The novel algorithm provides the foundations for efficiently solving the PCI assignment problem in cellular networks and for other applications. Using quantum devices and neutral atom technologies as part of computational workflows may be vital to finding solutions for pressing industrial and scientific problems.

LINKS Foundation was established with an agreement between Compagnia di San Paolo and Politecnico di Torino more than 20 years ago and operates at national and international level in the field of digital transformation with applied research, innovation and technology transfer activities.

The Foundation is a dynamic and constantly evolving organization that generates value for the territory through the expertise of 160 researchers – 90% from Italy and 10% from the rest of the world, a turnover of 17 million euros and a strong network of more than 2,500 partners in Italy and Europe.

The Foundation deals with technical-scientific disciplines in the fields of engineering and architecture such as, for example, Artificial Intelligence, IoT, the promotion and management of Cultural Heritage and the Environment, Web3 and Quantum Computing to carry out projects in several application domains: from Industry 4.0 to Cybersecurity, from Intelligent Mobility to Agrifood, from Space Applications to Medicine and Well Being, from Smart Cities to Cultural Heritage.

CINECA is a nonprofit consortium composed of 117 institutions among Italian universities and public institutions. It is led by a Board of Directors composed of the rectors/delegates of the universities and public bodies members of the Consortium, one delegate of the Ministry of Education, and the Ministry of University and Research.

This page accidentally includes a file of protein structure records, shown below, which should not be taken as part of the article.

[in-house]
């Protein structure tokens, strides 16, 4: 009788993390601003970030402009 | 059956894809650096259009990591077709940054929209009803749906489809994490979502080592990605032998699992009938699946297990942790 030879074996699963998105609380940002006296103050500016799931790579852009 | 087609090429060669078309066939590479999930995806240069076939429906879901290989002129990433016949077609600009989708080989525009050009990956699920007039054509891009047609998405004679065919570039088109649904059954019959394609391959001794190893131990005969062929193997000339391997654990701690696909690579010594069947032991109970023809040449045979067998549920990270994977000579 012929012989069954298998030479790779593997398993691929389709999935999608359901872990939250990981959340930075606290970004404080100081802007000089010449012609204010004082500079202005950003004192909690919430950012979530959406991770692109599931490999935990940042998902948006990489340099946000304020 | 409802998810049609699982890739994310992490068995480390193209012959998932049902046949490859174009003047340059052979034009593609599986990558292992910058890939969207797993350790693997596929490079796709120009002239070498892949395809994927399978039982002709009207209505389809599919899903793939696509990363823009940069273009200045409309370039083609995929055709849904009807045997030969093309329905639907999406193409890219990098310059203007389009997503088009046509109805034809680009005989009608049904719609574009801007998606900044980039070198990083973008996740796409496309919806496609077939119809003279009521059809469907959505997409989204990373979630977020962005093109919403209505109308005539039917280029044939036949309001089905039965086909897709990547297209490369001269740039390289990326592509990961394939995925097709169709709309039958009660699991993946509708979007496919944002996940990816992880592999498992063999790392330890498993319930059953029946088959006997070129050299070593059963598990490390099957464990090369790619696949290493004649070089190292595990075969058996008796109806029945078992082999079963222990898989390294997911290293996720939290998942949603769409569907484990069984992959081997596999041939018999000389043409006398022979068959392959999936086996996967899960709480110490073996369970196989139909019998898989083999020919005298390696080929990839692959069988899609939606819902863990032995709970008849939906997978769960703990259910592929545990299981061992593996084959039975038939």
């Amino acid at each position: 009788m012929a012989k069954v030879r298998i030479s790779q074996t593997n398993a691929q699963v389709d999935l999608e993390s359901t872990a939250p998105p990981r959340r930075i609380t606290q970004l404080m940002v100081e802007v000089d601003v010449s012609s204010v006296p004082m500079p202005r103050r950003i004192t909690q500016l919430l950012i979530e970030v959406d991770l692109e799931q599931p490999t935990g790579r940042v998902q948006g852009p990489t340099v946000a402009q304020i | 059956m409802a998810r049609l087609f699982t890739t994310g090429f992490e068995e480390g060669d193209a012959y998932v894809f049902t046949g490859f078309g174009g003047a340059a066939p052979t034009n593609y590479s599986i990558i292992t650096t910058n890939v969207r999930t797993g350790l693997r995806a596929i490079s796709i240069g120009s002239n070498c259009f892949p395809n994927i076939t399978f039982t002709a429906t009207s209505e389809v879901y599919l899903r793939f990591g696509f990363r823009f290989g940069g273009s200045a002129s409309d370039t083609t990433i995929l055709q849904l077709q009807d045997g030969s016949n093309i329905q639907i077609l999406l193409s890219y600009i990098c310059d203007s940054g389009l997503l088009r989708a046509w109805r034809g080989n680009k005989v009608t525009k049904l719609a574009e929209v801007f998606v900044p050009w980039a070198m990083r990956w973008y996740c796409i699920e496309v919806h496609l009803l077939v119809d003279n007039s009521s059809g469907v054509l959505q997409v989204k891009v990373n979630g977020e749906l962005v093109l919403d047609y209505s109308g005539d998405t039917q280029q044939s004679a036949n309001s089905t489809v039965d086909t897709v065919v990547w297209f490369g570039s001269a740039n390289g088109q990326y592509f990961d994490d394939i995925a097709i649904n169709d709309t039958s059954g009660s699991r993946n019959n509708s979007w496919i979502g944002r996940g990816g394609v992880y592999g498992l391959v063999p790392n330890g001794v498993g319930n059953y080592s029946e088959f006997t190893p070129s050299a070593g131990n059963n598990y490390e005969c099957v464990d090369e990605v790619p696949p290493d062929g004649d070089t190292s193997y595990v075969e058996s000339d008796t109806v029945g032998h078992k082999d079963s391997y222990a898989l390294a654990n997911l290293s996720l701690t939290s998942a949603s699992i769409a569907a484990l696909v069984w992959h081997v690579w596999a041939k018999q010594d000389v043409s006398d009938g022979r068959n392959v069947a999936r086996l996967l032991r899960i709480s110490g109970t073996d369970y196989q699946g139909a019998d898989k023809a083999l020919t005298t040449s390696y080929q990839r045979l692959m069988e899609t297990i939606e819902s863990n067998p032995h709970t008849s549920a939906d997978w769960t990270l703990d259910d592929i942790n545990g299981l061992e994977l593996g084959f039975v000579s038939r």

The consortium’s institutional mission is to support the Italian scientific community through supercomputing and scientific visualisation tools. Since the 1980s, CINECA has broadened the scope of its mission by embracing other IT sectors, developing management and administrative services for universities and designing ICT systems for the exchange of information between the MIUR and the Italian national academic system.

The consortium is also strongly committed to transferring technology to many categories of users, from public administration to private enterprises.

CINECA takes part in several research projects funded by the European Union for the promotion and development of IT technologies (grid computing, bioinformatic, digital content, the promotion of transnational access to European supercomputing centres, etc.)

PASQAL is a Quantum Computing company that builds quantum processors from ordered neutral atoms in 2D and 3D arrays to bring a practical quantum advantage to its customers and address real-world problems. PASQAL was founded in 2019, out of the Institut d’Optique, by Georges-Olivier Reymond, Christophe Jurczak, Professor Dr. Alain Aspect, Nobel Prize Laureate Physics, 2022, Dr. Antoine Browaeys, and Dr. Thierry Lahaye. PASQAL has secured more than €140 million in financing to date.